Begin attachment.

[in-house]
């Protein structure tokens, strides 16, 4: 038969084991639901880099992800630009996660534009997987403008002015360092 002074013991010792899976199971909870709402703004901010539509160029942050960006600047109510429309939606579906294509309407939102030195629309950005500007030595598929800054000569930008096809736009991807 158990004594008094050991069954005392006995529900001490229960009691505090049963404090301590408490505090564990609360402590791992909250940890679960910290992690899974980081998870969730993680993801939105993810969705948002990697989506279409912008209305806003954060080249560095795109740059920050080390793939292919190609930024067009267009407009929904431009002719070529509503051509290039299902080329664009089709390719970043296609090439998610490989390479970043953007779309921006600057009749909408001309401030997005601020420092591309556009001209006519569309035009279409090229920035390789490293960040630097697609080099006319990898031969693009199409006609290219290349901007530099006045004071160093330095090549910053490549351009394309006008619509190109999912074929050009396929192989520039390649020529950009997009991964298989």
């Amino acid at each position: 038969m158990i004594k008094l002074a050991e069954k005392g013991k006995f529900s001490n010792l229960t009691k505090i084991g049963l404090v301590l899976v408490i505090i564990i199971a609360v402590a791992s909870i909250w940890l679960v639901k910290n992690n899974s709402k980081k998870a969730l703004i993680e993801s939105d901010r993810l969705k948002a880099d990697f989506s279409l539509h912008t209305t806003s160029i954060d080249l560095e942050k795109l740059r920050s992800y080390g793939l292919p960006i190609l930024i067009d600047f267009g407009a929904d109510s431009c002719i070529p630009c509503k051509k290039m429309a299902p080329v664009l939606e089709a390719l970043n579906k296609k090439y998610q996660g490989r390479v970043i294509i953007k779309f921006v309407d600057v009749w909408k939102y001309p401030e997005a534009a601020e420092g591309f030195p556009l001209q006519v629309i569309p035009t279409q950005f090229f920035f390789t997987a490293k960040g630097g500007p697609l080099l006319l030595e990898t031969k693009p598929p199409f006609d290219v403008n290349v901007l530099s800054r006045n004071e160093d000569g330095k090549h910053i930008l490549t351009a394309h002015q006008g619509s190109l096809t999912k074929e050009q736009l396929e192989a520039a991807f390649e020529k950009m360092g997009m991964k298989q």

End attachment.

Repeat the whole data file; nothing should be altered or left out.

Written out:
[in-house]
């Protein structure tokens, strides 16, 4: 038969084991639901880099992800630009996660534009997987403008002015360092 002074013991010792899976199971909870709402703004901010539509160029942050960006600047109510429309939606579906294509309407939102030195629309950005500007030595598929800054000569930008096809736009991807 158990004594008094050991069954005392006995529900001490229960009691505090049963404090301590408490505090564990609360402590791992909250940890679960910290992690899974980081998870969730993680993801939105993810969705948002990697989506279409912008209305806003954060080249560095795109740059920050080390793939292919190609930024067009267009407009929904431009002719070529509503051509290039299902080329664009089709390719970043296609090439998610490989390479970043953007779309921006600057009749909408001309401030997005601020420092591309556009001209006519569309035009279409090229920035390789490293960040630097697609080099006319990898031969693009199409006609290219290349901007530099006045004071160093330095090549910053490549351009394309006008619509190109999912074929050009396929192989520039390649020529950009997009991964298989």
């Amino acid at each position: 038969m158990i004594k008094l002074a050991e069954k005392g013991k006995f529900s001490n010792l229960t009691k505090i084991g049963l404090v301590l899976v408490i505090i564990i199971a609360v402590a791992s909870i909250w940890l679960v639901k910290n992690n899974s709402k980081k998870a969730l703004i993680e993801s939105d901010r993810l969705k948002a880099d990697f989506s279409l539509h912008t209305t806003s160029i954060d080249l560095e942050k795109l740059r920050s992800y080390g793939l292919p960006i190609l930024i067009d600047f267009g407009a929904d109510s431009c002719i070529p630009c509503k051509k290039m429309a299902p080329v664009l939606e089709a390719l970043n579906k296609k090439y998610q996660g490989r390479v970043i294509i953007k779309f921006v309407d600057v009749w909408k939102y001309p401030e997005a534009a601020e420092g591309f030195p556009l001209q006519v629309i569309p035009t279409q950005f090229f920035f390789t997987a490293k960040g630097g500007p697609l080099l006319l030595e990898t031969k693009p598929p199409f006609d290219v403008n290349v901007l530099s800054r006045n004071e160093d000569g330095k090549h910053i930008l490549t351009a394309h002015q006008g619509s190109l096809t999912k074929e050009q736009l396929e192989a520039a991807f390649e020529k950009m360092g997009m991964k298989q």